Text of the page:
- Chairperson of the panel of judges is Kenny Forsyth, a Trustee of SSPDT, member of the Vale of Atholl Pipe Band, and former touring member of the Tannahill Weavers.?
- Lorne MacDougall is one of Scotland’s leading contemporary bagpipers and composers. He is known for seamlessly integrating his sounds in to television and film scores, with credits including Brave, How to Train Your Dragon 2 and Doctor Who. Lorne has recorded alongside Billy Connolly, BA Roberston, Susan Boyle and John Barrowman and was a driving force behind the creation of the Red Hot Chilli Pipers.
- Iain MacInnes is a Scottish folk musician and producer of the BBC Radio Scotland’s Pipeline. He has played with several bands including The Tannahill Weavers, Smalltalk and Ossian. His recordings include Tryst and Sealbh.
- Ian Duncan is one of the leading figures in the modern pipe band movement; a solo piper and a teacher who has passed on his piping skills to innumerable young pipers. The older son of the great bothy ballad singer and tradition bearer Jock Duncan, Iain began to play the pipes when he was eight years old. Under Ian, the Vale of Atholl Pipe Band progressed from small town pipe band to Grade 1 winners. Ian won Music Tutor of the Year title at the Scots Trad Music Awards in 2009 and has since worked with the Scottish Power Pipe Band, Drambuie Kirkliston Pipe Band and the Lothian & Borders Police Pipe Band.?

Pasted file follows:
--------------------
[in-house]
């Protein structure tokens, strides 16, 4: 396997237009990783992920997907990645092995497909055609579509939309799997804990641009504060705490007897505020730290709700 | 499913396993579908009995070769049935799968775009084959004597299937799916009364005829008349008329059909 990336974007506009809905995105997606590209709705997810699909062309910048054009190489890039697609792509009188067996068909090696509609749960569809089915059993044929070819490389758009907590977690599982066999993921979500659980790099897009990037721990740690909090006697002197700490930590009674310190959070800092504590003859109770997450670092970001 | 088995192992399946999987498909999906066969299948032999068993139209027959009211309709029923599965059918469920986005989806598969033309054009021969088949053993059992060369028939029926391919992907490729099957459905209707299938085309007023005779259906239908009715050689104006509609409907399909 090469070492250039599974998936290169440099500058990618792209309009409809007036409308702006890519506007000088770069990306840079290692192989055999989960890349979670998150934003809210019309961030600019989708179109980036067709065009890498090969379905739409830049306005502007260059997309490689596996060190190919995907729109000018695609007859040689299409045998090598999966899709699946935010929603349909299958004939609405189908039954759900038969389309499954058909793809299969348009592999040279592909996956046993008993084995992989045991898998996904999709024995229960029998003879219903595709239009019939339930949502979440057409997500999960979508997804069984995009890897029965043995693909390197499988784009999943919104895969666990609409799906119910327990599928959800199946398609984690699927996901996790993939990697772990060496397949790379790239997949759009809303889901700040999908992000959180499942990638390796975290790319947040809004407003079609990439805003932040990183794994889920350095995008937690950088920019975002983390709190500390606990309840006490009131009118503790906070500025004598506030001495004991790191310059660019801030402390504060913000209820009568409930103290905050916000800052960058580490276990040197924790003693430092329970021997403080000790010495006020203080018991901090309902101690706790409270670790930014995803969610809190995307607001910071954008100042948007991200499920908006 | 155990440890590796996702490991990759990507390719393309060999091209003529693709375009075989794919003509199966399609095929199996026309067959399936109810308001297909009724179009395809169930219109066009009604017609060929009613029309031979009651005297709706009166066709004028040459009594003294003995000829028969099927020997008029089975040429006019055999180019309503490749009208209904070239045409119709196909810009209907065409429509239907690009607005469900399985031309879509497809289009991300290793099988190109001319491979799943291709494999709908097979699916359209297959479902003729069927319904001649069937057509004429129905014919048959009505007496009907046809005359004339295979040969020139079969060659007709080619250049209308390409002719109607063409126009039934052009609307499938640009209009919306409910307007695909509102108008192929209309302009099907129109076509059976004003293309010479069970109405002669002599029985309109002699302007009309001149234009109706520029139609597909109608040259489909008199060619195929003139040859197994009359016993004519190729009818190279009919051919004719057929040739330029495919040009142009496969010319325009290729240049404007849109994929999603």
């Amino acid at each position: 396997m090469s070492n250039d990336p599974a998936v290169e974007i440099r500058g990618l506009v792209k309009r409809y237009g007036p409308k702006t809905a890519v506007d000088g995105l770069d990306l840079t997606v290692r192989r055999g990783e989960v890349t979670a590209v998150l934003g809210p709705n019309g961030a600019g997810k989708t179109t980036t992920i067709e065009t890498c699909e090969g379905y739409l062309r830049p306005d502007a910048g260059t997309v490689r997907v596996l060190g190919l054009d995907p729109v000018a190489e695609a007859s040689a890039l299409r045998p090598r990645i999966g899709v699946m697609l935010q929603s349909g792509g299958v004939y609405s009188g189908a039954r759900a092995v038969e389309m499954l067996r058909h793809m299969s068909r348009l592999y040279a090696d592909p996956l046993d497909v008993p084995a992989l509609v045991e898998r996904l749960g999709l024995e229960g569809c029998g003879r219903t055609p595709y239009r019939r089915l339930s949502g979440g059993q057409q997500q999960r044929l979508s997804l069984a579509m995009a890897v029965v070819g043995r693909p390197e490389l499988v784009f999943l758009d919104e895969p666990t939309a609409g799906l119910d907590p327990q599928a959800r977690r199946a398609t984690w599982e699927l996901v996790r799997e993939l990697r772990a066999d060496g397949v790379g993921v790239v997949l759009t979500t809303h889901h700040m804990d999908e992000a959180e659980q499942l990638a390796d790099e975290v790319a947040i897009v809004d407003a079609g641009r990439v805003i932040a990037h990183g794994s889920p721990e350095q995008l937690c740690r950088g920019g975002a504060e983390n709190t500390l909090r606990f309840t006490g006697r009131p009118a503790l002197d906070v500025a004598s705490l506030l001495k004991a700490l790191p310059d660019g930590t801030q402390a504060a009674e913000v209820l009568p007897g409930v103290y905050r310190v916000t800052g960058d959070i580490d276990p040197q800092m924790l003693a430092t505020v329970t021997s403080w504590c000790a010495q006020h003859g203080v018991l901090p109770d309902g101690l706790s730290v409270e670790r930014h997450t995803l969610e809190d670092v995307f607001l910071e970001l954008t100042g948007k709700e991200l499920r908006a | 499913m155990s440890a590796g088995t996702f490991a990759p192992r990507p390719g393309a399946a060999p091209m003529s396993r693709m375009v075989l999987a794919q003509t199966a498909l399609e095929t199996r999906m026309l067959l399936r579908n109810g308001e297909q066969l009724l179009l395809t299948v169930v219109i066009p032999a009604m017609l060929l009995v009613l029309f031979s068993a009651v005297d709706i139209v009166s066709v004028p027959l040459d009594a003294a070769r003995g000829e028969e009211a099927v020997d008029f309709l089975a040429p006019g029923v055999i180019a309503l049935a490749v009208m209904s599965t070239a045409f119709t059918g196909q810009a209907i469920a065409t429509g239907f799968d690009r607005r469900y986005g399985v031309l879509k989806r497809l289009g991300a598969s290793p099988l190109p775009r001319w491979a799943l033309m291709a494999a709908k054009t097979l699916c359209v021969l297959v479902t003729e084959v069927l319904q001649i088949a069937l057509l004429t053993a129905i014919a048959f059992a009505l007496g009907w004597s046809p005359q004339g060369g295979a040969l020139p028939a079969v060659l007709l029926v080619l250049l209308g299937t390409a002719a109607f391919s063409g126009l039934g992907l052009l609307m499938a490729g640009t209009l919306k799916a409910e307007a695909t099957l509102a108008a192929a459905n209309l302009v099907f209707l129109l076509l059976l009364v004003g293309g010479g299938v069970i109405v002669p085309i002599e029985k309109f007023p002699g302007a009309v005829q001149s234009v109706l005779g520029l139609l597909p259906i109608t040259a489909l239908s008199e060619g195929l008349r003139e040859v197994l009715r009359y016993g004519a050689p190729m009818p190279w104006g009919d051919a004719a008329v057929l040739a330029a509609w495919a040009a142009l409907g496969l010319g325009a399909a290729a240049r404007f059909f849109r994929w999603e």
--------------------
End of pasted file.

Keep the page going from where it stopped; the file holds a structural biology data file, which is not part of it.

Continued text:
- Steven Small leads the Pipers’ Trail for the Edinburgh Military Tattoo following his service as director of the Army School of Bagpipe Music and Highland Drumming in Edinburgh. Steven learned to play the pipes with the Duns Pipe Band and served with the Black Watch Regiment.
Variation to the rules
The Scottish Schools Pipes and Drums Trust reserves the right to vary these rules. We will respond to feedback where we can but we will vary rules only if we believe we can act fairly to all those taking part.?